"Brother," said the curate, "those two books are made up of lies, and are ful_f folly and nonsense; but this of the Great Captain is a true history, an_ontains the deeds of Gonzalo Hernandez of Cordova, who by his many and grea_chievements earned the title all over the world of the Great Captain, _amous and illustrious name, and deserved by him alone; and this Diego Garci_e Paredes was a distinguished knight of the city of Trujillo in Estremadura, a most gallant soldier, and of such bodily strength that with one finger h_topped a mill-wheel in full motion; and posted with a two-handed sword at th_oot of a bridge he kept the whole of an immense army from passing over it, and achieved such other exploits that if, instead of his relating them himsel_ith the modesty of a knight and of one writing his own history, some free an_nbiassed writer had recorded them, they would have thrown into the shade al_he deeds of the Hectors, Achilleses, and Rolands."
"Tell that to my father," said the landlord. "There's a thing to be astonishe_t! Stopping a mill-wheel! By God your worship should read what I have read o_elixmarte of Hircania, how with one single backstroke he cleft five giant_sunder through the middle as if they had been made of bean-pods like th_ittle friars the children make; and another time he attacked a very great an_owerful army, in which there were more than a million six hundred thousan_oldiers, all armed from head to foot, and he routed them all as if they ha_een flocks of sheep.
"And then, what do you say to the good Cirongilio of Thrace, that was so stou_nd bold; as may be seen in the book, where it is related that as he wa_ailing along a river there came up out of the midst of the water against hi_ fiery serpent, and he, as soon as he saw it, flung himself upon it and go_stride of its scaly shoulders, and squeezed its throat with both hands wit_uch force that the serpent, finding he was throttling it, had nothing for i_ut to let itself sink to the bottom of the river, carrying with it the knigh_ho would not let go his hold; and when they got down there he found himsel_mong palaces and gardens so pretty that it was a wonder to see; and then th_erpent changed itself into an old ancient man, who told him such things a_ere never heard. Hold your peace, senor; for if you were to hear this yo_ould go mad with delight. A couple of figs for your Great Captain and you_iego Garcia!"
Hearing this Dorothea said in a whisper to Cardenio, "Our landlord is almos_it to play a second part to Don Quixote."
"I think so," said Cardenio, "for, as he shows, he accepts it as a certaint_hat everything those books relate took place exactly as it is written down; and the barefooted friars themselves would not persuade him to the contrary."
"But consider, brother," said the curate once more, "there never was an_elixmarte of Hircania in the world, nor any Cirongilio of Thrace, or any o_he other knights of the same sort, that the books of chivalry talk of; th_hole thing is the fabrication and invention of idle wits, devised by them fo_he purpose you describe of beguiling the time, as your reapers do when the_ead; for I swear to you in all seriousness there never were any such knight_n the world, and no such exploits or nonsense ever happened anywhere."
"Try that bone on another dog," said the landlord; "as if I did not know ho_any make five, and where my shoe pinches me; don't think to feed me with pap, for by God I am no fool. It is a good joke for your worship to try an_ersuade me that everything these good books say is nonsense and lies, an_hey printed by the license of the Lords of the Royal Council, as if they wer_eople who would allow such a lot of lies to be printed all together, and s_any battles and enchantments that they take away one's senses."
"I have told you, friend," said the curate, "that this is done to divert ou_dle thoughts; and as in well-ordered states games of chess, fives, an_illiards are allowed for the diversion of those who do not care, or are no_bliged, or are unable to work, so books of this kind are allowed to b_rinted, on the supposition that, what indeed is the truth, there can b_obody so ignorant as to take any of them for true stories; and if it wer_ermitted me now, and the present company desired it, I could say somethin_bout the qualities books of chivalry should possess to be good ones, tha_ould be to the advantage and even to the taste of some; but I hope the tim_ill come when I can communicate my ideas to some one who may be able to men_atters; and in the meantime, senor landlord, believe what I have said, an_ake your books, and make up your mind about their truth or falsehood, an_uch good may they do you; and God grant you may not fall lame of the sam_oot your guest Don Quixote halts on."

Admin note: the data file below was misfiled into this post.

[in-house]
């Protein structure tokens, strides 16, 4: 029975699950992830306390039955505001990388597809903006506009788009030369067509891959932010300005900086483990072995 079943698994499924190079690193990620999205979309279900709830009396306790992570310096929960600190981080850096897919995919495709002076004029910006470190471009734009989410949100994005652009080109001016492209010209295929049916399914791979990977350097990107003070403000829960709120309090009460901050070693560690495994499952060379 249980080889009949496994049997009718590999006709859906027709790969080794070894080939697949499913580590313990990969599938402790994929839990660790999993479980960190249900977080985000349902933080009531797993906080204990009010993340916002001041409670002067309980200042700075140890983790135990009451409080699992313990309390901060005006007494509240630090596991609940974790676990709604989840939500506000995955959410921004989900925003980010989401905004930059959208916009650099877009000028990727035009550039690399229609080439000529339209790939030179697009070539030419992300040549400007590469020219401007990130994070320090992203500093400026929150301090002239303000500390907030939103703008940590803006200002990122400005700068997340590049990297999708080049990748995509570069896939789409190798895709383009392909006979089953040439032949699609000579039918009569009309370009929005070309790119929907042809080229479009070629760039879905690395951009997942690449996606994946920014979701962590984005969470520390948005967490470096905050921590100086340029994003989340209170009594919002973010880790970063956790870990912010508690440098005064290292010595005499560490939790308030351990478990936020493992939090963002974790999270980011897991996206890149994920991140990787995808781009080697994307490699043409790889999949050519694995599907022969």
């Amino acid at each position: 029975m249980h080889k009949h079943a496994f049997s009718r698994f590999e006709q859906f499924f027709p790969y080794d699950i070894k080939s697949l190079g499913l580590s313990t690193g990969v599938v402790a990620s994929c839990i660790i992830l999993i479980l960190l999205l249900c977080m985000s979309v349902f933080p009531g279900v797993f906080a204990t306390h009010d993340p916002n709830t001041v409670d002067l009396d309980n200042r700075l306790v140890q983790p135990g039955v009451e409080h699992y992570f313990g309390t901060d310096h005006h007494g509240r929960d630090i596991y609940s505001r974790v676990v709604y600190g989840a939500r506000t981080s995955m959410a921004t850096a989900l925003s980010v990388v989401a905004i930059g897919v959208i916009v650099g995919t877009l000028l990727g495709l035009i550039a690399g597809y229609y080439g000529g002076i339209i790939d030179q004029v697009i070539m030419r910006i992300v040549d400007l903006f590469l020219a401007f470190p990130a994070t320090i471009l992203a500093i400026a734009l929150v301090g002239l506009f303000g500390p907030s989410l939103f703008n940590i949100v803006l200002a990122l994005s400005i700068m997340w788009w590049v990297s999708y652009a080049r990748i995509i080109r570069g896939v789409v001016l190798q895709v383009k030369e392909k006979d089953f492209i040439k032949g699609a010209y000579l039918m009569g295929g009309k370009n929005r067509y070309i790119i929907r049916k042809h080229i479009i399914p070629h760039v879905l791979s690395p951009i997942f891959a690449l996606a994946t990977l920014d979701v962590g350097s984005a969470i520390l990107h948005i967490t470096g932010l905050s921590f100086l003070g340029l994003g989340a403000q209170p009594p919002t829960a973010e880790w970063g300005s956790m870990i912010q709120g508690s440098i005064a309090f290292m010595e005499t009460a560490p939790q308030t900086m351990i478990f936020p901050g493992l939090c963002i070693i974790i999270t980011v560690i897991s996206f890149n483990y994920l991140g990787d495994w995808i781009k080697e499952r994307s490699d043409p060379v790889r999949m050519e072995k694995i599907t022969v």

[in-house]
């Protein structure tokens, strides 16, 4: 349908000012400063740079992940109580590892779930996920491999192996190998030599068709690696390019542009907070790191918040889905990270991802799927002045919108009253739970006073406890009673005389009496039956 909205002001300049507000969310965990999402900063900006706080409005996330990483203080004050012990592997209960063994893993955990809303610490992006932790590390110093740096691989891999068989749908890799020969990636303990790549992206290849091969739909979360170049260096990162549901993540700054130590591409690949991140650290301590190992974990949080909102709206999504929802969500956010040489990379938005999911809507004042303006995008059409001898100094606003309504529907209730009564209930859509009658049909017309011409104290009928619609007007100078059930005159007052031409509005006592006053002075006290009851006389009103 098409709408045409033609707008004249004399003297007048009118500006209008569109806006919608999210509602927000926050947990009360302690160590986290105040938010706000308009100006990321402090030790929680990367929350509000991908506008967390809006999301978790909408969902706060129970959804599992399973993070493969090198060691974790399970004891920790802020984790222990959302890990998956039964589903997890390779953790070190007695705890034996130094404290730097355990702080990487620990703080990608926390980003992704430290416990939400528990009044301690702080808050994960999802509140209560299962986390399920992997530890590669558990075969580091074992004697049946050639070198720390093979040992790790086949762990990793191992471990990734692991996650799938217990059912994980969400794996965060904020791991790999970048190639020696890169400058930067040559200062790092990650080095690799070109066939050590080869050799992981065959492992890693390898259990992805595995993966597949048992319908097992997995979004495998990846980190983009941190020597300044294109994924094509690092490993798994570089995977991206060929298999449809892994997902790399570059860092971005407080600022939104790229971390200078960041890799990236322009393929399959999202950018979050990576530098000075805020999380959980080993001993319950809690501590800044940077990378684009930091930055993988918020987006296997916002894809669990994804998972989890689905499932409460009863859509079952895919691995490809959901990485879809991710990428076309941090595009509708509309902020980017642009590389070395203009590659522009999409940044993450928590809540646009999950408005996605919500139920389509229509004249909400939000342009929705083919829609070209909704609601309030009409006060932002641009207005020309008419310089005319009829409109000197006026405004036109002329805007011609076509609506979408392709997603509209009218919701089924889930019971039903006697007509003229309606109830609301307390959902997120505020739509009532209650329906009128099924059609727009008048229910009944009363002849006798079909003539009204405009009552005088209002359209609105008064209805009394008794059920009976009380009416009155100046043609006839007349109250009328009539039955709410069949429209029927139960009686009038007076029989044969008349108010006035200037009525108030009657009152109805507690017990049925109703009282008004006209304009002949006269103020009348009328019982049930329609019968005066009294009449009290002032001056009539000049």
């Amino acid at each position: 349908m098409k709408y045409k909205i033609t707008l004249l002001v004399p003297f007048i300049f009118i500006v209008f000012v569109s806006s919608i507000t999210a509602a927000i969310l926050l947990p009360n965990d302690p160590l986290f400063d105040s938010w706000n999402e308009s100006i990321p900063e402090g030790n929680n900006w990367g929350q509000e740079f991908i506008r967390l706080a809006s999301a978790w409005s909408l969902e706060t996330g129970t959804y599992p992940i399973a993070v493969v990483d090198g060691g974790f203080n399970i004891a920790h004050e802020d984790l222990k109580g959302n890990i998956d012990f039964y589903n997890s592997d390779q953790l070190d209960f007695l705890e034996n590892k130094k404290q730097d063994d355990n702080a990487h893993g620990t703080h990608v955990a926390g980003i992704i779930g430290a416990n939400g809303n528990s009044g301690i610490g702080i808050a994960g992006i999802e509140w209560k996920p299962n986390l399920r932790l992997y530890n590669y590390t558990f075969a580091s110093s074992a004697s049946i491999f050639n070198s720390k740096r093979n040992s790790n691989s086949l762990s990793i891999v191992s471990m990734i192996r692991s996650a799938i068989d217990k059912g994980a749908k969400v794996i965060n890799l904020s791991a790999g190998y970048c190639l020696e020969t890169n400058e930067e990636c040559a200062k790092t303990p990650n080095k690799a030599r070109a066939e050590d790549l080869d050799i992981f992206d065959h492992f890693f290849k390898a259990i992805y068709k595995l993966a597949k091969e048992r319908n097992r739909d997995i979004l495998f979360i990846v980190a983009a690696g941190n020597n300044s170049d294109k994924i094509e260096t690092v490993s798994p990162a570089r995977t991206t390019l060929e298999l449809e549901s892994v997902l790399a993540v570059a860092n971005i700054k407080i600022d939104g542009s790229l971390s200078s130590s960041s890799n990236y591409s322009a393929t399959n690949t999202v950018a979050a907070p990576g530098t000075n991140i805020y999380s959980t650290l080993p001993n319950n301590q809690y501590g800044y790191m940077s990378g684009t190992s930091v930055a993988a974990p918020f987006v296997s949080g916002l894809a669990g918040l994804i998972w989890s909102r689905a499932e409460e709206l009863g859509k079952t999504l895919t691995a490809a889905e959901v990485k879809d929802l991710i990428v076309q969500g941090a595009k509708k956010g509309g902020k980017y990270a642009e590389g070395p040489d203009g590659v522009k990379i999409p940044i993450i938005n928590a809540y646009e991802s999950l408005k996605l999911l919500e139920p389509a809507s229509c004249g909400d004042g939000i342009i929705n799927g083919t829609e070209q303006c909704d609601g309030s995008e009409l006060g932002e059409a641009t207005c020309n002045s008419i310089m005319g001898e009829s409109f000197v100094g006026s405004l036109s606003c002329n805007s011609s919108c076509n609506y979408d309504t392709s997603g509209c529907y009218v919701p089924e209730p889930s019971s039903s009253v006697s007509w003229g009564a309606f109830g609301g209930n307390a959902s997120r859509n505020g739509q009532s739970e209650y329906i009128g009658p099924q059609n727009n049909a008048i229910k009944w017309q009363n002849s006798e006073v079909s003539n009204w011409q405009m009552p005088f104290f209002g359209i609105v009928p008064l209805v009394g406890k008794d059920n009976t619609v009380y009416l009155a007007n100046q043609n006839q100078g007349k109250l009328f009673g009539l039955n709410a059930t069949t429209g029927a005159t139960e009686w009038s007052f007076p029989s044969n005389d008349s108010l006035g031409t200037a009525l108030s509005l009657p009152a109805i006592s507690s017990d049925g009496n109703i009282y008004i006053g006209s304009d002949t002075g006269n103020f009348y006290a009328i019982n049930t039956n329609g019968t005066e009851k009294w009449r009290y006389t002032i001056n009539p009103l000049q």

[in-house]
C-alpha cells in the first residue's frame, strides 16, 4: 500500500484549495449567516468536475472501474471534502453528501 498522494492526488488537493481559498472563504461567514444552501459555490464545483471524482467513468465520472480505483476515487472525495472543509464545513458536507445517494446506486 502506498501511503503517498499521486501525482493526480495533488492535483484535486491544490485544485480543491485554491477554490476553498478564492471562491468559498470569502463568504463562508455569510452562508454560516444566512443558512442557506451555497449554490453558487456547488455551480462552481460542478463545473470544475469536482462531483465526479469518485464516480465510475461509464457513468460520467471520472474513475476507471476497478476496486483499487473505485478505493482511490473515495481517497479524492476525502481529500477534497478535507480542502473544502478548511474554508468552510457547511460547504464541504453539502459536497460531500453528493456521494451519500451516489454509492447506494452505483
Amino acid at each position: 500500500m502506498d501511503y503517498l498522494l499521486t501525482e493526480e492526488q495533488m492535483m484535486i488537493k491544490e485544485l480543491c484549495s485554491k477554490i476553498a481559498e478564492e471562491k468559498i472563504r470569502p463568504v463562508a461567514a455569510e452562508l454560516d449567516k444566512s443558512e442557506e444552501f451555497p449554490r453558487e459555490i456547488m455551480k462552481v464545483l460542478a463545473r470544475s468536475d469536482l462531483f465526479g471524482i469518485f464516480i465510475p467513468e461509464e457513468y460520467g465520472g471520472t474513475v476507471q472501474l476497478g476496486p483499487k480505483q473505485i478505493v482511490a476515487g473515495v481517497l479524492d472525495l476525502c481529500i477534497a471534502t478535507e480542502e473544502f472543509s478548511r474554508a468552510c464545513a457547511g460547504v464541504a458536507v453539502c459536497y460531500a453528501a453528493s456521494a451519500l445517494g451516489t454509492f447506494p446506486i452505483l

"No fear of that," returned the landlord; "I shall not be so mad as to make _night-errant of myself; for I see well enough that things are not now as the_sed to be in those days, when they say those famous knights roamed about th_orld."
Sancho had made his appearance in the middle of this conversation, and he wa_ery much troubled and cast down by what he heard said about knights-erran_eing now no longer in vogue, and all books of chivalry being folly and lies; and he resolved in his heart to wait and see what came of this journey of hi_aster's, and if it did not turn out as happily as his master expected, h_etermined to leave him and go back to his wife and children and his ordinar_abour.
The landlord was carrying away the valise and the books, but the curate sai_o him, "Wait; I want to see what those papers are that are written in such _ood hand." The landlord taking them out handed them to him to read, and h_erceived they were a work of about eight sheets of manuscript, with, in larg_etters at the beginning, the title of "Novel of the Ill-advised Curiosity."
The curate read three or four lines to himself, and said, "I must say th_itle of this novel does not seem to me a bad one, and I feel an inclinatio_o read it all." To which the landlord replied, "Then your reverence will d_ell to read it, for I can tell you that some guests who have read it her_ave been much pleased with it, and have begged it of me very earnestly; but _ould not give it, meaning to return it to the person who forgot the valise, books, and papers here, for maybe he will return here some time or other; an_hough I know I shall miss the books, faith I mean to return them; for thoug_ am an innkeeper, still I am a Christian."
"You are very right, friend," said the curate; "but for all that, if the nove_leases me you must let me copy it."
"With all my heart," replied the host.
While they were talking Cardenio had taken up the novel and begun to read it, and forming the same opinion of it as the curate, he begged him to read it s_hat they might all hear it.
"I would read it," said the curate, "if the time would not be better spent i_leeping."
"It will be rest enough for me," said Dorothea, "to while away the time b_istening to some tale, for my spirits are not yet tranquil enough to let m_leep when it would be seasonable."
"Well then, in that case," said the curate, "I will read it, if it were onl_ut of curiosity; perhaps it may contain something pleasant."
Master Nicholas added his entreaties to the same effect, and Sancho too; seeing which, and considering that he would give pleasure to all, and receiv_t himself, the curate said, "Well then, attend to me everyone, for the nove_egins thus."